More on Dynamic Language Execution within DotNetNuke

Tags: .NET, .NET C#, .NET Framework, ASP.NET, C#, DNN, DotNetNuke, HTML, Javascript

A few weeks ago I ripped out a module over the weekend which allowed a Content Editor for DotNetNuke to be able to actually start scripting content within the UI.  Imagine being able to embed scripts within (a) the Text/Html module which is complied+interpreted on the server; a Text/Html/Script module.

That is essentially what this Dynamo module allows you to do; Dynamic Language Execution within DotNetNuke.  It doesn’t use Reflection.Emit so it is safe in Medium Trust.

I wanted to do a follow-up post to highlight some of the changes that I have made over the past few weeks and to request feedback from you folks.

Context Switching

The first revision of my module did not allow you to switch between HTML and Script in a single script block.  In fact it took the entire input you gave it and treated it as Script.  Thus you had to hard code all HTML blocks within “echo” statements (aka Response.Write).  This was one of my goals for the first release, but I decided to move ahead without it. 

I spent a decent amount of time figuring out the best way to handle this, and here is what I came up with:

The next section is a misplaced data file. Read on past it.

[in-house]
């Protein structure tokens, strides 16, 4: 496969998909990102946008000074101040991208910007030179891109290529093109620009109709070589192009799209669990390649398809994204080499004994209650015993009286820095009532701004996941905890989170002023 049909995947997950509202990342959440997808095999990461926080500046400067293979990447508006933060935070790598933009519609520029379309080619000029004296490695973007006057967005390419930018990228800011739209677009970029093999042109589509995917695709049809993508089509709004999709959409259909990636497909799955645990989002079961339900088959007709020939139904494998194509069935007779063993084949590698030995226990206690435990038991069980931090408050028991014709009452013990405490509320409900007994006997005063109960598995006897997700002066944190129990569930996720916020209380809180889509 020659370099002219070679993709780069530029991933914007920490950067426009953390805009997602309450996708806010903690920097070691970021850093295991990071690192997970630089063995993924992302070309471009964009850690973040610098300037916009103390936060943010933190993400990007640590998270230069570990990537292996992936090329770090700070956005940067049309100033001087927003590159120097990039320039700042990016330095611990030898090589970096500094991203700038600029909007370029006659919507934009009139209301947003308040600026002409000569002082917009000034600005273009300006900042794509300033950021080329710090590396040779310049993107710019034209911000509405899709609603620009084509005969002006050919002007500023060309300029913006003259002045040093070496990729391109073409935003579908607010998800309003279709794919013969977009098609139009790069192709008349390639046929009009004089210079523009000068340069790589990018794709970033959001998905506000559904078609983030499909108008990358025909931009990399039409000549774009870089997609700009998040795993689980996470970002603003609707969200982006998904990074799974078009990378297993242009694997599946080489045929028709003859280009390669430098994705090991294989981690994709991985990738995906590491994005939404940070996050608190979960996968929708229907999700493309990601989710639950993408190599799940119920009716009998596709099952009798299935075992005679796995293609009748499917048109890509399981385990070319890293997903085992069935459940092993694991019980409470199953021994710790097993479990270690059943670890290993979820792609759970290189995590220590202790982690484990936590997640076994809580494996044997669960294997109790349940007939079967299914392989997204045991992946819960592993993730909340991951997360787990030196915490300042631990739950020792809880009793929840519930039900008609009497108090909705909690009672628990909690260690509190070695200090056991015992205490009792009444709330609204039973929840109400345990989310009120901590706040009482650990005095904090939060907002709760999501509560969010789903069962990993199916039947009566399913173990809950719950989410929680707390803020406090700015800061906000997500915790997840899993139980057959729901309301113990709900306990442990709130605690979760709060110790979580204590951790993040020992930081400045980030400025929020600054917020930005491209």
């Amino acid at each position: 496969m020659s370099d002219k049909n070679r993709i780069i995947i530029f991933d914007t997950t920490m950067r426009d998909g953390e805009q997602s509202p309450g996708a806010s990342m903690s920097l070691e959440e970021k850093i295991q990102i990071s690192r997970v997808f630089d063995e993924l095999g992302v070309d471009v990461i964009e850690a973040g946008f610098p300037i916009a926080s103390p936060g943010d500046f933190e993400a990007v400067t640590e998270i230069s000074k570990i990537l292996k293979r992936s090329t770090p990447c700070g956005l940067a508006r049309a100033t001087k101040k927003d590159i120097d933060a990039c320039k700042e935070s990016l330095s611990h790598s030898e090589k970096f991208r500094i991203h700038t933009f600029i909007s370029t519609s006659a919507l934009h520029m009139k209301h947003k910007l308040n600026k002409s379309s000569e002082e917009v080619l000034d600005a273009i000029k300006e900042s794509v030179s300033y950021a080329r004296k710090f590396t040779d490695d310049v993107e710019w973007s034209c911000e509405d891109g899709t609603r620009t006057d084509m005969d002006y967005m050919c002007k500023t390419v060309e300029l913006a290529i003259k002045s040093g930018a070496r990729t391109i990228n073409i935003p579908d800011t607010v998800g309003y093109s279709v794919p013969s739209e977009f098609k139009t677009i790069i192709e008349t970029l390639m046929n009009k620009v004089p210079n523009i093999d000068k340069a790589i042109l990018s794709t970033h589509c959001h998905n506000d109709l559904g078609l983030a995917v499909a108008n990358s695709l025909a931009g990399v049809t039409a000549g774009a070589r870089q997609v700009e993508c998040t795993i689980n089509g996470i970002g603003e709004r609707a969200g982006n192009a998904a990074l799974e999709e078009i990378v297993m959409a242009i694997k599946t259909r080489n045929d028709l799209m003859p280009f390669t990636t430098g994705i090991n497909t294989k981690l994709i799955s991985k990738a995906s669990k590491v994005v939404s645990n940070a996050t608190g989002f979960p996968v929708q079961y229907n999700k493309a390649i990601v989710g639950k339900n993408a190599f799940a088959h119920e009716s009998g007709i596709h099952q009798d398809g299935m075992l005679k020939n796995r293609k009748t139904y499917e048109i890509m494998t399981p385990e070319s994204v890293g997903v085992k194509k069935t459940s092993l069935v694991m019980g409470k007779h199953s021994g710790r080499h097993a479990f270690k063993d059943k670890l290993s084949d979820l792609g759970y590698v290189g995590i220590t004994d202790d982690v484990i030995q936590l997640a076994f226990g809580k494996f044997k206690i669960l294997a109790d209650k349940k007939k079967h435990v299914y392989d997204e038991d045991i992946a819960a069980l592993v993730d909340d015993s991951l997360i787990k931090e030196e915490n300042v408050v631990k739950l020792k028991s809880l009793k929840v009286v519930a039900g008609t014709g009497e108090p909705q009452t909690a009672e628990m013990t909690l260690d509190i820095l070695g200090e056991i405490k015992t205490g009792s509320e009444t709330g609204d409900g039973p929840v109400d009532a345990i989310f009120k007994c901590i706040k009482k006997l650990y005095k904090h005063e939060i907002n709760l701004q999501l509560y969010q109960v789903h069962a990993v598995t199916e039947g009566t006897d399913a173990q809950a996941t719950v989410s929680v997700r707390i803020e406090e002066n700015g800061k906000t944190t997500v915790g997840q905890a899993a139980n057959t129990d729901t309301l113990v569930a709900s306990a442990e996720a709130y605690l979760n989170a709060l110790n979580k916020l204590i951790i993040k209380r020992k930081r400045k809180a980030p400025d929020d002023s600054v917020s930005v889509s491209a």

1. By Default the script will treated as HTML. 
  2. You must enclose actual Script within @{  …..  }@ tags.
  3. It will process each Context in order and append that to a string builder
  4. Finally, once all Context blocks are complete, emit a LiteralControl with the final content.

I have this working in the recent builds (past 1.5.0), and working quite well.


Error Handling

There are two core areas around Error Handling that I had defaulted to (poorly) in the past.  The first was when the Jint (the internal mechanism that handles the Dynamic Scripting Support) throws/returns an error I added it to the module output and emitted it to the page along with the rest of the content.  This is now being suppressed.  I also break out of step execution of all of the context switching.  That is, the step which threw the exception will be the last one to execute.  This is for a normal user.  For a SuperUser it will Append() the exception and continue the execution.

Second, I set Jint’s debug mode to that of the HttpContext.Current.IsDebuggingEnabled flag.  So it aligns Jint’s debugging with what you have set in web.config.


The last piece that I still have left to take care of is Security.  Ultimately the Jint engine relies on two methods to handle security.  The first of which is to completely Disable the security and the second is to utilize the System.Security.Permissions Namespace in order to control access.  For this release I have just completely Disabled Security.  My next set of work will be dedicated to creating an Host->Scripting menu item which allows you to control Security on a per Portal basis.


Finally, if you are using the module for anything or if you have any feature enhancements or changes, please let me know.  I plan on contributing to this module for the coming months.

I just updated to 1.6 on Codeplex.  Go upgrade now!

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